All yours, Nat.
Dear Nat, How do I set about being the next Rik Mayall?
Nat West writes: You don't. Nobody ever set out to be the next anybody, or if they did, they haven't been heard of since. Do you think Rik Mayall set out to be the next Rik Mayall? Or anybody else? What he wanted to be was the first Rik Mayall - and he succeeded all too well, I'm afraid.
Dear Nat, I would like to set about being the next Stephen Fry, but I don't know whether to write a novel first, or star in a play, or rewrite a musical so as to make myself rich for life.
Nat West writes: Don't you listen to anything I say? You can't be the next Stephen Fry, for heaven's sake, because there can only be one Stephen Fry. Sometimes there isn't even one Stephen Fry.
Dear Nat, Couldn't I be the next Stephen Fry for the time when Stephen Fry isn't around, or goes Awol or something? Then they could just send for me and I'd step into his shoes.
Nat West writes: No.
Dear Nat, I would like to be a screenwriter. I already have a screenplay written, but I don't know who to show it to.
Nat West writes: Whatever you are going to be, don't be a screenwriter. You will either have your screenplay rewritten by someone else, or find yourself rewriting someone else's. For some reason never quite established, everything that goes wrong with a film is blamed on the screenwriter, so he is always replaced halfway through a film. This never happens to any of the actors, however bad they are, or the director, or special effects man. Screenwriters always end up embittered and not as rich as they thought they would be.
Dear Nat, I have always enjoyed the show Loose Ends which Ned Sherrin presents on Radio 4 and would like to become one of the group whose job it is to laugh at what he and the guests say.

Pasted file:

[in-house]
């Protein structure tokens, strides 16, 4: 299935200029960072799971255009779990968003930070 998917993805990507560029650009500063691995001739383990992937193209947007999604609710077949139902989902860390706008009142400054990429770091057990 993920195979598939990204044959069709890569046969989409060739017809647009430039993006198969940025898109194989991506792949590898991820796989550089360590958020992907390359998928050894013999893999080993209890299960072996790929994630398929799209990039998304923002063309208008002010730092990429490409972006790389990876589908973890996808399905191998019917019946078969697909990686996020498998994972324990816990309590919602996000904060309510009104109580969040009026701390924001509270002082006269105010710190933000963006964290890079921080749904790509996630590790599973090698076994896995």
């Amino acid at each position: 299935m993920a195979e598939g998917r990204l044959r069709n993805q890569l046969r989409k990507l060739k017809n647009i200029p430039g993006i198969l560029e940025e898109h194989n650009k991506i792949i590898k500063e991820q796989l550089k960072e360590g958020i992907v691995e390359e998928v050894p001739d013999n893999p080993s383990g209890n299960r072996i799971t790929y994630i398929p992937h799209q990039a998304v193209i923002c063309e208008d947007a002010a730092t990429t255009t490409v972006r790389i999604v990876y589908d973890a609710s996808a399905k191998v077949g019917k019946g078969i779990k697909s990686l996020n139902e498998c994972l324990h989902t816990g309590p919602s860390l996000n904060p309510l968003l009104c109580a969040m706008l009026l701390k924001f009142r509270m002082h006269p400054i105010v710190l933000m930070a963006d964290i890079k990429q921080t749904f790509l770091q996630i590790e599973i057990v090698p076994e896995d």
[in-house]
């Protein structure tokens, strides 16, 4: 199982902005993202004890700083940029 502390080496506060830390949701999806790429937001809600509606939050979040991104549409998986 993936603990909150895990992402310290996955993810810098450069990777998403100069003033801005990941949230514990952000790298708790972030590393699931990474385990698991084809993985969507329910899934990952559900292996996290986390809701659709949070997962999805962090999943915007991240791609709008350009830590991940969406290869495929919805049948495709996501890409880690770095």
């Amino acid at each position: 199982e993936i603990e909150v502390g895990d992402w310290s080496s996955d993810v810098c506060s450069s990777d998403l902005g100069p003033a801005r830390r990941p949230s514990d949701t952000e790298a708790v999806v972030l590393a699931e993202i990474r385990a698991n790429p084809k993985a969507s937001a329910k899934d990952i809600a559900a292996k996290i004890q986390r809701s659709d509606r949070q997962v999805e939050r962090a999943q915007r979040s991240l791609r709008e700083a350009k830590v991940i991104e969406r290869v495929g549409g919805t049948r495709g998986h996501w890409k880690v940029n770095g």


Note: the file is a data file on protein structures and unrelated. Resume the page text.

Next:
Nat West writes: I'm afraid you can't. All the laughter is pre-recorded by the guests themselves before the show.
Dear Nat, My great ambition is to get a knighthood, and I wonder if you could advise me in which branch of showbiz it would be easiest to get knighted.
Nat West writes: I can tell you which branch of showbiz not to go into, and that is lyric-writing. For some reason, the lyric-writers never get the titles - it is the composers who do. Gilbert and Sullivan were a team, but it was Sir Arthur who got the title, not William Schwenk. Tim Rice did get a knighthood, but not till two years after Andrew Lloyd Webber did. Sir Elton John did, but not Bernie Taupin.
Dear Nat, I read somewhere that Disney is thinking of filming the story of Aida, but insisting on changing the name because they say that the American public won't be able to pronounce the name Aida. How on earth did the American public ever manage to go to the opera called Aida? Presumably they had to pronounce the same name in the same way ?
Nat West writes: Of course. But the reason that Disney wants to change the name Aida to "The Little Egyptian Slave Girl" or something like that, is not the reason they give. The real reason is that at first glance "Aida" looks very like "Aids" and they think graffiti-writers will have a field day changing the name from one to the other.
Dear Nat, If Disney changes the name, will the well-known three-woman singing group Fascinating Aida then have to change its name to Fascinating Little Egyptian Slave Girl?
Nat West writes: Of course.
Dear Mat ...
Nat West writes: Nat.
Sorry. Dear Nat, You don't seem to offer much hope for anyone trying to get into showbusiness. Is it difficult?
Nat West writes: Difficult? It's hopeless! It's heart-breaking! You slave away at it all your life and then you end up writing a dead-end showbiz advice column in a newspaper when you should be lolling on your yacht at Antibes. Want my advice? Forget the whole thing!
This column was sponsored by the Equity "Keep Out Of The Profession, for God's Sake, Boys And Girls!" Campaign.